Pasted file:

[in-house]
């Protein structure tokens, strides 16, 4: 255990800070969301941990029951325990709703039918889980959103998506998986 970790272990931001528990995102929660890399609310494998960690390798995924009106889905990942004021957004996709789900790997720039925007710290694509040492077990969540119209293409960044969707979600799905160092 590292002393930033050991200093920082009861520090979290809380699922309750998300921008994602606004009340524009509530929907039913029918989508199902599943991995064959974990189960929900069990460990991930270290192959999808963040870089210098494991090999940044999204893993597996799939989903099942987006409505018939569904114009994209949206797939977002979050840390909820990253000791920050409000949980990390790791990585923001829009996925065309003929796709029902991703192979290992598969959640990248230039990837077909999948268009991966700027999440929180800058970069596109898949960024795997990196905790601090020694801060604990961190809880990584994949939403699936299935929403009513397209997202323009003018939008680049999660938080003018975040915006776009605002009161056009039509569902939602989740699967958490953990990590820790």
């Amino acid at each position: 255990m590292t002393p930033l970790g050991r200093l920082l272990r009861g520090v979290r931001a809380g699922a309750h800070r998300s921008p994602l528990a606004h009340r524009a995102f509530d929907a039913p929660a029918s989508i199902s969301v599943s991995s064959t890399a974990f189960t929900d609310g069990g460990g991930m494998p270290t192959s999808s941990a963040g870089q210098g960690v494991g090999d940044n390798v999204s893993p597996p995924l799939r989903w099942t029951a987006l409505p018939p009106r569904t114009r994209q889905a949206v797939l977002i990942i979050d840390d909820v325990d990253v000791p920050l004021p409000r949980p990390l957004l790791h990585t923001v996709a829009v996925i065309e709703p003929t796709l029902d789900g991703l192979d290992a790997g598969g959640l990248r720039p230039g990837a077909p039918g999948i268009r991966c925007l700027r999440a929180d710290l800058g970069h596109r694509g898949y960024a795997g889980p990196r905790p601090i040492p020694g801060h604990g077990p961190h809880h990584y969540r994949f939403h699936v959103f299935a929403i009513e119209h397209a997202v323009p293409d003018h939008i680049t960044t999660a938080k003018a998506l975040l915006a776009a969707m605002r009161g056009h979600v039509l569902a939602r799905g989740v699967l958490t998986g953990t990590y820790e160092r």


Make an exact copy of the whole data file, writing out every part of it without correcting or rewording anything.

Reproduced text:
[in-house]
């Protein structure tokens, strides 16, 4: 255990800070969301941990029951325990709703039918889980959103998506998986 970790272990931001528990995102929660890399609310494998960690390798995924009106889905990942004021957004996709789900790997720039925007710290694509040492077990969540119209293409960044969707979600799905160092 590292002393930033050991200093920082009861520090979290809380699922309750998300921008994602606004009340524009509530929907039913029918989508199902599943991995064959974990189960929900069990460990991930270290192959999808963040870089210098494991090999940044999204893993597996799939989903099942987006409505018939569904114009994209949206797939977002979050840390909820990253000791920050409000949980990390790791990585923001829009996925065309003929796709029902991703192979290992598969959640990248230039990837077909999948268009991966700027999440929180800058970069596109898949960024795997990196905790601090020694801060604990961190809880990584994949939403699936299935929403009513397209997202323009003018939008680049999660938080003018975040915006776009605002009161056009039509569902939602989740699967958490953990990590820790």
């Amino acid at each position: 255990m590292t002393p930033l970790g050991r200093l920082l272990r009861g520090v979290r931001a809380g699922a309750h800070r998300s921008p994602l528990a606004h009340r524009a995102f509530d929907a039913p929660a029918s989508i199902s969301v599943s991995s064959t890399a974990f189960t929900d609310g069990g460990g991930m494998p270290t192959s999808s941990a963040g870089q210098g960690v494991g090999d940044n390798v999204s893993p597996p995924l799939r989903w099942t029951a987006l409505p018939p009106r569904t114009r994209q889905a949206v797939l977002i990942i979050d840390d909820v325990d990253v000791p920050l004021p409000r949980p990390l957004l790791h990585t923001v996709a829009v996925i065309e709703p003929t796709l029902d789900g991703l192979d290992a790997g598969g959640l990248r720039p230039g990837a077909p039918g999948i268009r991966c925007l700027r999440a929180d710290l800058g970069h596109r694509g898949y960024a795997g889980p990196r905790p601090i040492p020694g801060h604990g077990p961190h809880h990584y969540r994949f939403h699936v959103f299935a929403i009513e119209h397209a997202v323009p293409d003018h939008i680049t960044t999660a938080k003018a998506l975040l915006a776009a969707m605002r009161g056009h979600v039509l569902a939602r799905g989740v699967l958490t998986g953990t990590y820790e160092r």